Although I regret spewing it all over him in that kind of scenario, it opened a door for us to communicate about this area of our lives. This kind of conversation is hard to have with your spouse, but I have learned it is much harder if you do not have these conversations.
I don’t have the answer for every couple as that is a personal area, but Jimmy and I finally came to the conclusion that what we both were desperate for was intimacy. As a female paraplegic, I was physically able for my husband to have sex with me (although many people thought that we could not and were mourning for Jimmy — that made me mad!), but the lack of connection with my paralyzed body also brought a disconnection with my emotions.
Years 2 & 3 were years of adjustment for us sexually. We realized that in many ways we were like newlyweds again having to discover what works and what doesn’t. Although many things are different (my body, abilities, sensations, self-image, energy, pain levels, spasms), other things have not changed. We could not focus on how things had been, we could only focus on how things were going to be from now on.
Since Jimmy had felt like we were in a good place sexually because his needs were being met, we had to focus on what was frustrating me. Paralysis changes nerve sensations and things that used to feel good can feel horrible, or non-existent. However, there were new things that were to be discovered that never worked before and now brought pleasure. Jimmy had to learn to be sensitive to my emotions as it doesn’t take much to flash you into the past and be upsetting, and he had to learn to listen to what my body was saying to me and he had to follow my directions. We learned to see this time of adjustment as a disability problem, not a relational one.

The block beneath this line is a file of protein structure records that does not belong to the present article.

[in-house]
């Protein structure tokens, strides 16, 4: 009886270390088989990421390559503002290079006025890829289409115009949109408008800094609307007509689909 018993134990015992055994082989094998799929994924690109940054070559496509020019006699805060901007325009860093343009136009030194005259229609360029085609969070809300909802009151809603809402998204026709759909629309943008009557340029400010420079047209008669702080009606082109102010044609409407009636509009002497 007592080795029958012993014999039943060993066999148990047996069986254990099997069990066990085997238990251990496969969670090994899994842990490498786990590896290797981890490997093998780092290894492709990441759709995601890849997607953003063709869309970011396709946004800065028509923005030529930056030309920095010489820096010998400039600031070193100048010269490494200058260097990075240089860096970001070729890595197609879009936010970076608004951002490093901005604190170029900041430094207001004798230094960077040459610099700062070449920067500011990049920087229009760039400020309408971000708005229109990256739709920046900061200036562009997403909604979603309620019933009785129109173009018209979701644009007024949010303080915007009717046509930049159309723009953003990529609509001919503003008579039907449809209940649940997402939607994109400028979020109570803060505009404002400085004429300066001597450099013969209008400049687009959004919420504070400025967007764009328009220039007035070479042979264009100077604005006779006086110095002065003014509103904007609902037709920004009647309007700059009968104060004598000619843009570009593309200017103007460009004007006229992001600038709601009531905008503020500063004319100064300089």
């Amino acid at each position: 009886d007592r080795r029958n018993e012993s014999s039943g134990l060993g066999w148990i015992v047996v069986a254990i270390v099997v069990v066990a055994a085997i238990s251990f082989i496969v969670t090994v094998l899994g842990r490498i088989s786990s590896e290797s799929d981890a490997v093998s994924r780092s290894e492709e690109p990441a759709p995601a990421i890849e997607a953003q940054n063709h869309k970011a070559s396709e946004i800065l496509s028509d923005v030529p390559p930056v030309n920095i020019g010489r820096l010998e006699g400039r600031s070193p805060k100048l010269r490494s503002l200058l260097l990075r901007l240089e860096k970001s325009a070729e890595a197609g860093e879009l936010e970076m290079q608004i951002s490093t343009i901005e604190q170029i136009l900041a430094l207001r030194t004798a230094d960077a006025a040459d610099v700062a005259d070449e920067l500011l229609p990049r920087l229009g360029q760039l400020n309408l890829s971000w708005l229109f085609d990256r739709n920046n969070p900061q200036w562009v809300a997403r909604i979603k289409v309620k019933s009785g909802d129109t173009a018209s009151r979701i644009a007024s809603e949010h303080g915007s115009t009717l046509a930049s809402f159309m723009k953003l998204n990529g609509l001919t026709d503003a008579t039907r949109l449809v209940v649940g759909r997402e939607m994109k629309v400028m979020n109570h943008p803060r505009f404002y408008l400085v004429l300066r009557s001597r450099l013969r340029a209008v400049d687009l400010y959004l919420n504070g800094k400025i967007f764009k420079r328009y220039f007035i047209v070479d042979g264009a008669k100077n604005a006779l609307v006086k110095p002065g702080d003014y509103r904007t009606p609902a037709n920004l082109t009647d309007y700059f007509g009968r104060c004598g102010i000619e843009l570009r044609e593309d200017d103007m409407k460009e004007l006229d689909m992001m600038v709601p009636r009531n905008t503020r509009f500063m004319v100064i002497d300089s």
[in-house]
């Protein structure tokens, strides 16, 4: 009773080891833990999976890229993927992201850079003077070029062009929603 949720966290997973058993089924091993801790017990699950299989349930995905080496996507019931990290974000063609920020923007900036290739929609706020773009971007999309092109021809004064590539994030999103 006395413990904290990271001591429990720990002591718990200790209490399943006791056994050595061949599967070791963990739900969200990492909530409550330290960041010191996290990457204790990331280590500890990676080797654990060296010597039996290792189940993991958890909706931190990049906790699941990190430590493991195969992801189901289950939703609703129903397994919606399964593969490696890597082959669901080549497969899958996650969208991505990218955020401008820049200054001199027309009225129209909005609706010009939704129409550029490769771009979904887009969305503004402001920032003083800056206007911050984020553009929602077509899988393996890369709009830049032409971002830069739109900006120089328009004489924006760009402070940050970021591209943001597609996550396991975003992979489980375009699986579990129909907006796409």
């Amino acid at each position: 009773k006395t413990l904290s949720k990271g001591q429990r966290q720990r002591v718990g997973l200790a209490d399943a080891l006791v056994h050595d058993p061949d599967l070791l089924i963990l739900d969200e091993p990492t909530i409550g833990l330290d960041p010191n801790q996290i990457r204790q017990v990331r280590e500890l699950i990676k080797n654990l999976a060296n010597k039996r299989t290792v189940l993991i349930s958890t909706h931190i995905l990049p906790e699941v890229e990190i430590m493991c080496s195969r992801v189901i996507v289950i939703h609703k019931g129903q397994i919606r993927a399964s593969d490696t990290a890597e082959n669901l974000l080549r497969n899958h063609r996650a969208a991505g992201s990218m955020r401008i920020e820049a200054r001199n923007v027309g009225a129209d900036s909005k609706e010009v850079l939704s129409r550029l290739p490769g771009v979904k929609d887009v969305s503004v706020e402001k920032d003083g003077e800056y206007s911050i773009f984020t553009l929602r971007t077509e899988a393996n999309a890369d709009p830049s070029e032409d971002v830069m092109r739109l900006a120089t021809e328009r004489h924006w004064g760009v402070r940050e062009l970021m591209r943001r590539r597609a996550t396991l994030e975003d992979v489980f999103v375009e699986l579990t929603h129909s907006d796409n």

There are times that I have sex with Jimmy when my body is screaming no. I do it because I love him and I know that he physically needs me at that time. There are times we do not have sex when Jimmy’s body is screaming yes. He does that because he knows that it would pain me too much and he loves me more than himself. This is intimacy.
Jimmy and I are far from perfect in our marriage and in our sex life. However, this imperfection is the exact place where we know this is bigger than us and so we cling to God. We need His help every day to help us be the couple He desires us to be. We are a work in progress and we will still be when we are married 50 years. We love being married to each other and are committed that we are going to keep fighting for what we love.
Statistics show that marriages with disabilities have a very small percentage of making it. Being disabled has added a whole new layer of struggles in our marriage, but we don’t want to be a statistic. We would like to help change that trend and say that all marriages are worth fighting for. If our story helps to encourage other couples to stay committed in their marriages, then it is all worth it.
I get that you may be frustrated in your sex life. Don’t settle. True love can conquer all – even paralysis. If you are going to fight, then fight for that love.
I am Alicia Reagan — a Christian, a wife, a mommy and a paraplegic. No that ins’t a disease — it means that I am paralyzed. I use a wheelchair full-time and that keeps my life as a Christian, a wife and a mommy very interesting and exciting. I talk about all of these things at aliciareagan.wordpress.com. I love writing, and my blog is a combination of everything I am, who I am becoming, and what I think about enjoying the ride of life. I hope you will enjoy this journey with me.